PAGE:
Imagery In Frances E. W. Harper's The Slave Mother

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During the 17th century, slavery from Africa was very common in the United States. During 1776, Americans gained freedom from Britain, some African slaves fought alongside with White Americans to gain freedom from America while fighting for America’s freedom. Even though African slaves fought in the Revolutionary War, most African slaves were unable to get their own freedom. In the southern states there was a high demand for cotton and tobacco labor. Southern states like Alabama, Maryland, the Carolinas, Tennessee, and Georgia had large fertile land for cropping. Southern plantation owners bought and transported slaves in order for the slaves to work on their cotton or tobacco farms. Many slaves were brought to the Southern states against their own will, most were ripped away from their families, and most were treated horrible by their owners. As more slaves were brought to the…show more content…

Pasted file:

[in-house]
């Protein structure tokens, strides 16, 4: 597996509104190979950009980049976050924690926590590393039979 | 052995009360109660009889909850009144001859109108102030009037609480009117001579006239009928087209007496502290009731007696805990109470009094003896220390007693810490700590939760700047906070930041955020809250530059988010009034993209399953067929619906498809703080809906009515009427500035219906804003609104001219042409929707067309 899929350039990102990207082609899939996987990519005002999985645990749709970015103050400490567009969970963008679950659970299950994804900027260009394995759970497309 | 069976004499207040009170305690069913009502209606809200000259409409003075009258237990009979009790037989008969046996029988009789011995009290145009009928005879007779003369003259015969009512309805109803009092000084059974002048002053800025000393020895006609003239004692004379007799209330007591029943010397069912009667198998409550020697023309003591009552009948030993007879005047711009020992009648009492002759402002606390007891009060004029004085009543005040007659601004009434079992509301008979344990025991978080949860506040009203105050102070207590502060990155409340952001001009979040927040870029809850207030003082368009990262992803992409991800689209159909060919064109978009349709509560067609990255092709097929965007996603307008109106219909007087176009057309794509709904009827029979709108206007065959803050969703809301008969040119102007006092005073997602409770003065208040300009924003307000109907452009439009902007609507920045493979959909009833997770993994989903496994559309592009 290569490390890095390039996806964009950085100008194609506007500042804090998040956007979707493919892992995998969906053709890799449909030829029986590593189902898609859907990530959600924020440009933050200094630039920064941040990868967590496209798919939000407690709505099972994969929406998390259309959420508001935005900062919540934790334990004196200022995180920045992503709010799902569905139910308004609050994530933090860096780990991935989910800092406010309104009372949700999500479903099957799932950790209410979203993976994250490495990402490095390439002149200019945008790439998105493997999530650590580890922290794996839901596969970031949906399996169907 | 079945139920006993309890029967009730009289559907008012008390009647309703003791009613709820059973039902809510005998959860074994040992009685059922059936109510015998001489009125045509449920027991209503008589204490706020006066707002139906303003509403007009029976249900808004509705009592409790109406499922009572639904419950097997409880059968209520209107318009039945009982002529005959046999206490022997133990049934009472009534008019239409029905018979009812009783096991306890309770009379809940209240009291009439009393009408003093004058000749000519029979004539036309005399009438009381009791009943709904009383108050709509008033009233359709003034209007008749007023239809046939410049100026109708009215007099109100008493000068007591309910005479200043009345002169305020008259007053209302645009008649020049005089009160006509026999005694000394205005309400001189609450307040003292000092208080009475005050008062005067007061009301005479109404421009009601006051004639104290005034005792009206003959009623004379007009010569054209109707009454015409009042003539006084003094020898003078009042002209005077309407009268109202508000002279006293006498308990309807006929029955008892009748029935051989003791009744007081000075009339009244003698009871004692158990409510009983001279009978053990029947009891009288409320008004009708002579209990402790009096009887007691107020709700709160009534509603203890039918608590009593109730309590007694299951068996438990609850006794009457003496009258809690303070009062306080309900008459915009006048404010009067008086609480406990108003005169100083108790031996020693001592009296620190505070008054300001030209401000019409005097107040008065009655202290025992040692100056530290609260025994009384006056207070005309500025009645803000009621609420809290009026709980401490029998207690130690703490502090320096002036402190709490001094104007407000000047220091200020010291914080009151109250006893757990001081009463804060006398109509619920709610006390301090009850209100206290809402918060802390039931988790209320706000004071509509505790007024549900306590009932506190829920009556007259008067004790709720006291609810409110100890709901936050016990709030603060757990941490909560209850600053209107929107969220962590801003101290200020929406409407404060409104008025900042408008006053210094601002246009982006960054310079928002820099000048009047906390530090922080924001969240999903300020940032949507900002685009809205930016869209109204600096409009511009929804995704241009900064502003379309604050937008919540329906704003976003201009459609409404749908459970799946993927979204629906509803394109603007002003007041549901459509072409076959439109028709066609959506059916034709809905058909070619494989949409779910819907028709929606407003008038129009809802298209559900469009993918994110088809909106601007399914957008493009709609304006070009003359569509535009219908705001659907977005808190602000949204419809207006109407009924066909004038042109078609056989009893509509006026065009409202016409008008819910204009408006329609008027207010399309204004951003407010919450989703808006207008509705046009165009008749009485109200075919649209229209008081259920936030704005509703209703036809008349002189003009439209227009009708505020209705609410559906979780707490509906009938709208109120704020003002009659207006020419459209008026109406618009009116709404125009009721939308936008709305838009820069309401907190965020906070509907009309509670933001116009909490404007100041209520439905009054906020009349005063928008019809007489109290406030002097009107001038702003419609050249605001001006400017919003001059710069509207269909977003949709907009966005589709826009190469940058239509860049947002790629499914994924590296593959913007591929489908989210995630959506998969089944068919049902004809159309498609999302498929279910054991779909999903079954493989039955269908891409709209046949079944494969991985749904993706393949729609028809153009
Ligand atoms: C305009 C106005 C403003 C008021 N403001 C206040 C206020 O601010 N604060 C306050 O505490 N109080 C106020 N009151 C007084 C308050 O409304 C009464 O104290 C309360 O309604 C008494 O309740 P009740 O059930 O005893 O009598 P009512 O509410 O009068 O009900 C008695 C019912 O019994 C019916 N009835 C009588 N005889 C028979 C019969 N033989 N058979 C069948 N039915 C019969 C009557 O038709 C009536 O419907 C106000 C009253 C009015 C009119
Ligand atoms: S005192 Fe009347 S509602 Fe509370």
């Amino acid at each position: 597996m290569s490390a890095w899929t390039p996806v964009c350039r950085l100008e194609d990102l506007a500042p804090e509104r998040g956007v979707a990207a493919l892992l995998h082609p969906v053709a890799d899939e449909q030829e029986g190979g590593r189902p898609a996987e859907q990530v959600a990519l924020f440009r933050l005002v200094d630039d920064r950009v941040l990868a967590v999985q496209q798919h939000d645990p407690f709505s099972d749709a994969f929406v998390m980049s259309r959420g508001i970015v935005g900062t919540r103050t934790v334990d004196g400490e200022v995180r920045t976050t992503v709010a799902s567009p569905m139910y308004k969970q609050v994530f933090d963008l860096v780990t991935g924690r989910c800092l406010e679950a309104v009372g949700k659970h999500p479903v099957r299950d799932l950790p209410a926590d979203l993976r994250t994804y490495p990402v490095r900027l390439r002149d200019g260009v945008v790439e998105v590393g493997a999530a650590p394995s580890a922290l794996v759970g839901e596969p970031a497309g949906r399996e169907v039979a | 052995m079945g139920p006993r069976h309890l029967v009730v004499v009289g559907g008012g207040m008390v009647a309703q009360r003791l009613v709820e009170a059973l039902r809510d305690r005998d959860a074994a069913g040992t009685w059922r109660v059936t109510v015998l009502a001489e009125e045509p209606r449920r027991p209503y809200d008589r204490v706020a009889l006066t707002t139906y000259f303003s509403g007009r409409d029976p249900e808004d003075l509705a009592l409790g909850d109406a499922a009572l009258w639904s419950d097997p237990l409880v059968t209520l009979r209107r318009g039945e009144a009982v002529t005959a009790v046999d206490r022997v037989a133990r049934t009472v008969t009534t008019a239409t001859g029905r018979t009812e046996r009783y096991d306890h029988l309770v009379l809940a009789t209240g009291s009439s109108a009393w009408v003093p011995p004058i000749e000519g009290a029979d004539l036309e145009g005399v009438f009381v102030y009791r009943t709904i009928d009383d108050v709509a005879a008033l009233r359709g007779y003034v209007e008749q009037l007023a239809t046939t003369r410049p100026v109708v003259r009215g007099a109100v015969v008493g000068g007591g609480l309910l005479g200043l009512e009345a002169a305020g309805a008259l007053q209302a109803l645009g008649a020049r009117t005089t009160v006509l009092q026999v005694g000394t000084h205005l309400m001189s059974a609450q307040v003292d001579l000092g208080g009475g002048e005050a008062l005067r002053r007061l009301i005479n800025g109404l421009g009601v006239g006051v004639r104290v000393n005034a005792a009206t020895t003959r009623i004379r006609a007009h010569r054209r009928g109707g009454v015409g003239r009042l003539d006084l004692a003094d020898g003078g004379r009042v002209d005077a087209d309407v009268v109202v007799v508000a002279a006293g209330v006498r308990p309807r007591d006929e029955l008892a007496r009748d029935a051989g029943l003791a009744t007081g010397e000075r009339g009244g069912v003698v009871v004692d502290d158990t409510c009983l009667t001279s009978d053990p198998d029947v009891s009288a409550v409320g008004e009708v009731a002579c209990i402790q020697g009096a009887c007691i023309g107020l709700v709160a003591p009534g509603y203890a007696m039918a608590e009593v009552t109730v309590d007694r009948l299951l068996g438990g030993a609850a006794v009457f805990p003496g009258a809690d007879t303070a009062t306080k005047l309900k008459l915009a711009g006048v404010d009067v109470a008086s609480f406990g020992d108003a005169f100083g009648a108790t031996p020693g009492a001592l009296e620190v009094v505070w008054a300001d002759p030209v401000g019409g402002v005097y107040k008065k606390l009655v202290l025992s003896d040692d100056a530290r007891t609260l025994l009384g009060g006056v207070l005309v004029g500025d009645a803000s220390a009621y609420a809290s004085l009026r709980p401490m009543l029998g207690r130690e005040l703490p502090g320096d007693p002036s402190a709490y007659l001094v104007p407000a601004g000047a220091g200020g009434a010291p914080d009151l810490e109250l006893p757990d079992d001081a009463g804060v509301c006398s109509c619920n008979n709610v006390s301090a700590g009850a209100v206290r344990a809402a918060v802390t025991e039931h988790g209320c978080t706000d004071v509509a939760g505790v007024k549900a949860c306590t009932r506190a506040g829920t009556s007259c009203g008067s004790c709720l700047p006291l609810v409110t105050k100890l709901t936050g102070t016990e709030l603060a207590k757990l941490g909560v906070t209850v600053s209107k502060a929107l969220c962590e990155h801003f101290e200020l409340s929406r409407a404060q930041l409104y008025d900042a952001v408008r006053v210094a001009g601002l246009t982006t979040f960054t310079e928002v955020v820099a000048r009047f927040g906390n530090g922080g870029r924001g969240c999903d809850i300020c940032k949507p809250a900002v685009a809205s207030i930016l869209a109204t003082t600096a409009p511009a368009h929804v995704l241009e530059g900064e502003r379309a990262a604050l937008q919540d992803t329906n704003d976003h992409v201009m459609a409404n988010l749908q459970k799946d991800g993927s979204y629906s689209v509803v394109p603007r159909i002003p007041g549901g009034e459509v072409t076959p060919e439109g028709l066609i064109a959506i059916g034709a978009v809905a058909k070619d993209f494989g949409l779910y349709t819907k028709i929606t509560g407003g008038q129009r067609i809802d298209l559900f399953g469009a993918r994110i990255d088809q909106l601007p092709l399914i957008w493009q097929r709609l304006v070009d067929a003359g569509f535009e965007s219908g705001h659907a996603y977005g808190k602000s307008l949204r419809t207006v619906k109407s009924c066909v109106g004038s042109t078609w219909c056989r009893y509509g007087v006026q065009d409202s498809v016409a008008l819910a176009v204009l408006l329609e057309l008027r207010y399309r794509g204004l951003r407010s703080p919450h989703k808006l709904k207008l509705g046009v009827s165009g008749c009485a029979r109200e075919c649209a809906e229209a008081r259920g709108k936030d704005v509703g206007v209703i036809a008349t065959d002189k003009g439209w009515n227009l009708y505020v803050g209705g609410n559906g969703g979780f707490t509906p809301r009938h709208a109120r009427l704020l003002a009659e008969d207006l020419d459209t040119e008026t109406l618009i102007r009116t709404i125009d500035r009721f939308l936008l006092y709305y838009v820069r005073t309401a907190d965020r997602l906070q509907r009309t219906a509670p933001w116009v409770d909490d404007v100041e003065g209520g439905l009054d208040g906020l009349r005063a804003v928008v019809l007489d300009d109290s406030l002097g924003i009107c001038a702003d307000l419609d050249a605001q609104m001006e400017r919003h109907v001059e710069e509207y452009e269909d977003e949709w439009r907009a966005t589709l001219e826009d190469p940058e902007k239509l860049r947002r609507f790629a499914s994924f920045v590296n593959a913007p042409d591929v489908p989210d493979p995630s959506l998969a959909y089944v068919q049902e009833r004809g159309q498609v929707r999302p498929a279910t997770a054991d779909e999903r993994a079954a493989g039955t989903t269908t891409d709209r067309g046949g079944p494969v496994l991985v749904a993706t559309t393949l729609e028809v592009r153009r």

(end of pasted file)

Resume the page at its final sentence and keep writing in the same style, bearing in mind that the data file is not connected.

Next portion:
Harper addresses the cruelty of slavery. The cruelty of slavery in this poem is a slave mother being torn away from her children. Harper’s tone is despair and sadness in which it can be conveyed through imagery, “she is a mother, pale with fear, her boy clings to her sides.” Harper appeals to the reader by using vivid imagery to convey the image of a son being taken away from her son. Then it is revealed that the son is “not hers, although she bore for him a mother’s pains; he is not hers, although her blood is coursing through his veins!” This shows the relationship between a mother and son runs so deep and he seeks protection and comfort from her mother. Harper revealed that the son belongs to the slave owner since woAs the child is being taken away the mother is in pain because her son got taken away, “ No marvel, then, these bitter shrieks, disturb the listening air: She is a mother, and her heart is breaking in despair.” The importance of this passage is that Harper wrote this to protest against slavery and to influence white Northerners
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